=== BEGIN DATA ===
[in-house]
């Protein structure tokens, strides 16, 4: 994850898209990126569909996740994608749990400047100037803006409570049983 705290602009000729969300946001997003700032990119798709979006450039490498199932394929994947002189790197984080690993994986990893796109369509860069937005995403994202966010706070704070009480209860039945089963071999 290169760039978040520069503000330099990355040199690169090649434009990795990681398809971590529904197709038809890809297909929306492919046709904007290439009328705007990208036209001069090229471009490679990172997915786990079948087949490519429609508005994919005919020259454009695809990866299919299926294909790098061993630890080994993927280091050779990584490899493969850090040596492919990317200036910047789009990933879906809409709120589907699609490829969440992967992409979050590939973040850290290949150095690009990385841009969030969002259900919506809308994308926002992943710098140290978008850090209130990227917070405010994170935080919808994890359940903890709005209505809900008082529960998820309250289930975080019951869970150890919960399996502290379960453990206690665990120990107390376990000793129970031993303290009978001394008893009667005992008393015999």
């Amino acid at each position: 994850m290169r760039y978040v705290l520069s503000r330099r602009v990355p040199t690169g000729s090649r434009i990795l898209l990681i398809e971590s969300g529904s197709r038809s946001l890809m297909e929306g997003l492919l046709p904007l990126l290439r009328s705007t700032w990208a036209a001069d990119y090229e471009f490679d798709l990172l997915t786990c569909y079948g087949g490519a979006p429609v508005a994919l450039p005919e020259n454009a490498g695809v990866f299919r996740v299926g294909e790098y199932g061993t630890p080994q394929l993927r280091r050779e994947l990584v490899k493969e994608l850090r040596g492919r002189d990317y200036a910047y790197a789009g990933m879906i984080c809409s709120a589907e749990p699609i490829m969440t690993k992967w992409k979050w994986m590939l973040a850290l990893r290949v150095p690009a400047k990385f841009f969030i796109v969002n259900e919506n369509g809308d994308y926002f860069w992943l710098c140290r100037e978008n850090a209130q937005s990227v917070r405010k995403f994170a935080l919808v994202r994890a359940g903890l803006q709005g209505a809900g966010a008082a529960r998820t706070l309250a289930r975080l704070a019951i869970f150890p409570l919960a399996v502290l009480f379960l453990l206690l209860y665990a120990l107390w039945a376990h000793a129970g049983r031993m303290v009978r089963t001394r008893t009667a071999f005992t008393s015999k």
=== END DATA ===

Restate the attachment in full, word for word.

[in-house]
């Protein structure tokens, strides 16, 4: 994850898209990126569909996740994608749990400047100037803006409570049983 705290602009000729969300946001997003700032990119798709979006450039490498199932394929994947002189790197984080690993994986990893796109369509860069937005995403994202966010706070704070009480209860039945089963071999 290169760039978040520069503000330099990355040199690169090649434009990795990681398809971590529904197709038809890809297909929306492919046709904007290439009328705007990208036209001069090229471009490679990172997915786990079948087949490519429609508005994919005919020259454009695809990866299919299926294909790098061993630890080994993927280091050779990584490899493969850090040596492919990317200036910047789009990933879906809409709120589907699609490829969440992967992409979050590939973040850290290949150095690009990385841009969030969002259900919506809308994308926002992943710098140290978008850090209130990227917070405010994170935080919808994890359940903890709005209505809900008082529960998820309250289930975080019951869970150890919960399996502290379960453990206690665990120990107390376990000793129970031993303290009978001394008893009667005992008393015999």
């Amino acid at each position: 994850m290169r760039y978040v705290l520069s503000r330099r602009v990355p040199t690169g000729s090649r434009i990795l898209l990681i398809e971590s969300g529904s197709r038809s946001l890809m297909e929306g997003l492919l046709p904007l990126l290439r009328s705007t700032w990208a036209a001069d990119y090229e471009f490679d798709l990172l997915t786990c569909y079948g087949g490519a979006p429609v508005a994919l450039p005919e020259n454009a490498g695809v990866f299919r996740v299926g294909e790098y199932g061993t630890p080994q394929l993927r280091r050779e994947l990584v490899k493969e994608l850090r040596g492919r002189d990317y200036a910047y790197a789009g990933m879906i984080c809409s709120a589907e749990p699609i490829m969440t690993k992967w992409k979050w994986m590939l973040a850290l990893r290949v150095p690009a400047k990385f841009f969030i796109v969002n259900e919506n369509g809308d994308y926002f860069w992943l710098c140290r100037e978008n850090a209130q937005s990227v917070r405010k995403f994170a935080l919808v994202r994890a359940g903890l803006q709005g209505a809900g966010a008082a529960r998820t706070l309250a289930r975080l704070a019951i869970f150890p409570l919960a399996v502290l009480f379960l453990l206690l209860y665990a120990l107390w039945a376990h000793a129970g049983r031993m303290v009978r089963t001394r008893t009667a071999f005992t008393s015999k």